The cut video signals are supplied to the adder means 500 which, in the embodiment of FIG. 2B, perform two combine operations simultaneously. Any combination of video inputs can be fed to either adding process, and the outputs of either adding process can be fed to any of the channel composite video busses 84-90. Gating the video signals into and out of the adder means 500, and the gating of the I/O interfaces to direct video to the signal system, is controlled by the control data on lines 100 extending from the combiner computer means 98.
In FIGS. 2A,2B, the combiner of FIG. 1A,1B is implemented as a four channel system including four channels A, B, C, D, of boundary keys, and four channels A, B, C, D, of input video, and adapted to perform two independent combines simultaneously. In both FIGS. 1 and 2 like components are similarly numbered. Obviously, additional channels and additional combine processes are contemplated within the invention combination.
For simplicity of description, since the components in the channels A-D of keyer means 200, 300 (hereinafter termed keyer means 202) are identical, primarily the channel A circuit is discussed in detail. Thus, keyer unit 204 is described in detail, while keyer units 206, 208, 210 of channels B, C, D, respectively, are shown in block form.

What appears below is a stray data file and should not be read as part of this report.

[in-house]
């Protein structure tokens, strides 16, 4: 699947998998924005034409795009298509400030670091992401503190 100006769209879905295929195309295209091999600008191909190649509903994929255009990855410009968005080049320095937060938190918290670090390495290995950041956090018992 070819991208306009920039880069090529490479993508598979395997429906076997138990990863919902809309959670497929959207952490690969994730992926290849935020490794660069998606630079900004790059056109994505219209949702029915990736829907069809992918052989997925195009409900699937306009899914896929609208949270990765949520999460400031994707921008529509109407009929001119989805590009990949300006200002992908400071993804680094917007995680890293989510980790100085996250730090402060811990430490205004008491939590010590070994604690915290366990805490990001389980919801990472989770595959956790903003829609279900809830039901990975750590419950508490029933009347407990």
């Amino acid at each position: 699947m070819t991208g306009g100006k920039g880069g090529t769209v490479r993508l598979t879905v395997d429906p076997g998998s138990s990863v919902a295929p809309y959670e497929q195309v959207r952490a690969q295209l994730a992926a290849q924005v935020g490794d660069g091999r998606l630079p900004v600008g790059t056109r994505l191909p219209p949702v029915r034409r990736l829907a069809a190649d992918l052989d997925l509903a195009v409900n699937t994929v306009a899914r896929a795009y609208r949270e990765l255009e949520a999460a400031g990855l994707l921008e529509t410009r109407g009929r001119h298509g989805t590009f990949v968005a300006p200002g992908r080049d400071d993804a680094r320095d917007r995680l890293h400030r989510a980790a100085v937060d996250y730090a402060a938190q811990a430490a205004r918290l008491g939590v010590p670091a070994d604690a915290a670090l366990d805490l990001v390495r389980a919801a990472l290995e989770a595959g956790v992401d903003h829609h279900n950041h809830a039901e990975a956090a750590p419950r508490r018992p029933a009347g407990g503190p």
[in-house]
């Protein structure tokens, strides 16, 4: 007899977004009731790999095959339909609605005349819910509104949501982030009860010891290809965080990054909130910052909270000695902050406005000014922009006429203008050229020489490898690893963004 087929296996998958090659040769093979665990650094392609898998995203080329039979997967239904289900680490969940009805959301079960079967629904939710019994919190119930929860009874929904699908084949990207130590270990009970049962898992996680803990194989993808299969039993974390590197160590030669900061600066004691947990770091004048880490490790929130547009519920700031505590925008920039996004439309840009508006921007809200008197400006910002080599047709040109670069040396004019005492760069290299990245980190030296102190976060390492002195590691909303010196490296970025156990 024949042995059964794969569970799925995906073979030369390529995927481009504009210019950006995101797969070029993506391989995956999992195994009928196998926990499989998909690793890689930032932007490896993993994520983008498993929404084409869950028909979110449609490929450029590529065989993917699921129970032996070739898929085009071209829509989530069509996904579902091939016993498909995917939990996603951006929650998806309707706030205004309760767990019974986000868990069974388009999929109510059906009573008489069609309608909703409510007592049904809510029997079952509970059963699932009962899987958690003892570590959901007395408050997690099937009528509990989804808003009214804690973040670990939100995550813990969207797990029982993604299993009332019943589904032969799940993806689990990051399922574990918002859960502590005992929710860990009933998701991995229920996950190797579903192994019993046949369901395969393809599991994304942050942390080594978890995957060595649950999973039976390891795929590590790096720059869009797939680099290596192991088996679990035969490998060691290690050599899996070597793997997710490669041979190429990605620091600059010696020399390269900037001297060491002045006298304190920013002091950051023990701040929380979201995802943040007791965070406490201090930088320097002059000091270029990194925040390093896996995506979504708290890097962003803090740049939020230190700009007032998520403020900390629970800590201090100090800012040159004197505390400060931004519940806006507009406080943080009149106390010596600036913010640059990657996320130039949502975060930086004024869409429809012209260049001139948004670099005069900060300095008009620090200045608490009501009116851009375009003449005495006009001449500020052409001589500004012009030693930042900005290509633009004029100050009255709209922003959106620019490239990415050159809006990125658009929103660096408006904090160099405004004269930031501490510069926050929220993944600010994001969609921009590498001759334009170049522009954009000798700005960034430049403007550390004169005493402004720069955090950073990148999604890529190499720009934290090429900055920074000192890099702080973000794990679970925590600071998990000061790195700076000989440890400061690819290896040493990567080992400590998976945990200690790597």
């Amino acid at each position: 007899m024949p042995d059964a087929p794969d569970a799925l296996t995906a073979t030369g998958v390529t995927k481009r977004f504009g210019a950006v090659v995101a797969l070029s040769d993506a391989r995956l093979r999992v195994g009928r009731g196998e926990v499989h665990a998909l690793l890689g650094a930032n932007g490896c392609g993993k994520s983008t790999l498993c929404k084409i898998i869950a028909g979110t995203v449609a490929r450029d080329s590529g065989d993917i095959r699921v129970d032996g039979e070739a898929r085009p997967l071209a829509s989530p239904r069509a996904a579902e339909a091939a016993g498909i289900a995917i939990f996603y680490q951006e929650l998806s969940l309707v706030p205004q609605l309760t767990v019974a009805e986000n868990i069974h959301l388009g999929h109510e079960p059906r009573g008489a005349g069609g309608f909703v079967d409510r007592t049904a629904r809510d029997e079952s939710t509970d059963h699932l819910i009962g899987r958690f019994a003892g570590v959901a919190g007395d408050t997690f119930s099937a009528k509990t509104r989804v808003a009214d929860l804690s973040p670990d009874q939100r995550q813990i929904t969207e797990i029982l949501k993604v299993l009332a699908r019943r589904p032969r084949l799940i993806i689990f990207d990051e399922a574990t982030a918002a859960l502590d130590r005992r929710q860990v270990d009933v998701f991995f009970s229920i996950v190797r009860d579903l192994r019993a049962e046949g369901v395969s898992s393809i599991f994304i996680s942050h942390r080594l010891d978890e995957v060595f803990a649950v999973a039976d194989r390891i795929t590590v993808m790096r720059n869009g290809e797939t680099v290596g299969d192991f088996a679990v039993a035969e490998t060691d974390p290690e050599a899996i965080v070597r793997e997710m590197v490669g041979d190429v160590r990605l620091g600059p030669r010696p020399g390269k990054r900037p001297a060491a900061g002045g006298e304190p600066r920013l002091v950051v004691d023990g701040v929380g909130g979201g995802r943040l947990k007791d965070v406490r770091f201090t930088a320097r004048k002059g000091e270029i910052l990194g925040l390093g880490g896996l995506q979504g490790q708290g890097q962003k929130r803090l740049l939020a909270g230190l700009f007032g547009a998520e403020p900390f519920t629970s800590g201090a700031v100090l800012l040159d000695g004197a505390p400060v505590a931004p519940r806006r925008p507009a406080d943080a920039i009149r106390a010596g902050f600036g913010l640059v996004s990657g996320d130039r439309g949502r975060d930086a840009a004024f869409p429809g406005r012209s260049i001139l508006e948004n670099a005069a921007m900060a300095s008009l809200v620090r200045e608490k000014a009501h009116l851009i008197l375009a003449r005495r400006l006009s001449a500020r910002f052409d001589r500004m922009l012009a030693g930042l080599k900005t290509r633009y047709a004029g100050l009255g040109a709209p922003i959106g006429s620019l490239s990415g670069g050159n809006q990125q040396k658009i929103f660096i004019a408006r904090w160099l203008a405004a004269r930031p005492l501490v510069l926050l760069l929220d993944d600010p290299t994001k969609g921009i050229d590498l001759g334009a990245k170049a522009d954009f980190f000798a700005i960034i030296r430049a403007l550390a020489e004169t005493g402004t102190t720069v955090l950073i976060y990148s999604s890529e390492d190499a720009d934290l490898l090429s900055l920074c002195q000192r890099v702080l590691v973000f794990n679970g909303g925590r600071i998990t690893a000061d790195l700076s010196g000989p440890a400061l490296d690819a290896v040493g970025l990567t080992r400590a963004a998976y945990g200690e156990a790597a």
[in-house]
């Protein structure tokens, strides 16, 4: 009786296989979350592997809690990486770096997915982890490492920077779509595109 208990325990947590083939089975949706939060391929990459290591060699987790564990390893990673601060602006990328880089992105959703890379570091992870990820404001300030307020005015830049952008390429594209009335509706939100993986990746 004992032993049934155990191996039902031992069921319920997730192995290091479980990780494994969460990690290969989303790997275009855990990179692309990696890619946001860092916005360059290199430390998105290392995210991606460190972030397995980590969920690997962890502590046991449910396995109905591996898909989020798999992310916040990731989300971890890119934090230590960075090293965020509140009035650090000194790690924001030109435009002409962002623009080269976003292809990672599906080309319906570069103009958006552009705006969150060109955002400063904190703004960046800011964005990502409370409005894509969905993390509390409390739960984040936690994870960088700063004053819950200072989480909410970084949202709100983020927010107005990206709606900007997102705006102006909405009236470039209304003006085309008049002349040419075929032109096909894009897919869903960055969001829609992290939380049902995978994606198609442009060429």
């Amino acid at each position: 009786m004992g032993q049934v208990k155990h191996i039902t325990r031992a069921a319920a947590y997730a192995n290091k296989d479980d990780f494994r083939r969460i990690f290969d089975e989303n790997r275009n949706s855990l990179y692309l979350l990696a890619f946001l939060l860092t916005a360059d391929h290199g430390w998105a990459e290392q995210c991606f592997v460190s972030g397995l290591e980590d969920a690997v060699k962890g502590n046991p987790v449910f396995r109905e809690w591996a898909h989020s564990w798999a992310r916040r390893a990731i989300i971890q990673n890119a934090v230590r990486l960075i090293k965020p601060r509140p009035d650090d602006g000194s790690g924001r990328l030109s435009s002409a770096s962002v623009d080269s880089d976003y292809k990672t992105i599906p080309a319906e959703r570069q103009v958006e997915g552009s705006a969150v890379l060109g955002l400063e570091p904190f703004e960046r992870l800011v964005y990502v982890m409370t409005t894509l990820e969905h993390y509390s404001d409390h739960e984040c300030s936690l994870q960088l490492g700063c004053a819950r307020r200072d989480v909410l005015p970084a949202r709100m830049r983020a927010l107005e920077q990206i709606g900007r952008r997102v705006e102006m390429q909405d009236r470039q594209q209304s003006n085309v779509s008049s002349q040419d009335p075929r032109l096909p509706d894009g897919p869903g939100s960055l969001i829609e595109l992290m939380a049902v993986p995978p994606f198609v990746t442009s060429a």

Referring to channel A of FIG. 2A, the boundary key A on buss 36 comprises the values of the binary numbers which define the display of a video image on a given background. In the environment of FIGS. 1A,1B, the boundary key A, which may be supplied by the ADO system of previous mention (not shown), is a boundary key of selected sample rate with a given format acceptable to the present combiner system. As previously mentioned, the boundary key A may be generated by other sources which provide similar signals. The boundary key is a succession of binary numbers of 8 bits, each of which equal 1.0 where the video image is present and is 0.0 where the image is not present, i.e., where there is background. In the transition between the image, or images, and background, the values of the key range over corresponding values between 0.0 and 1.0.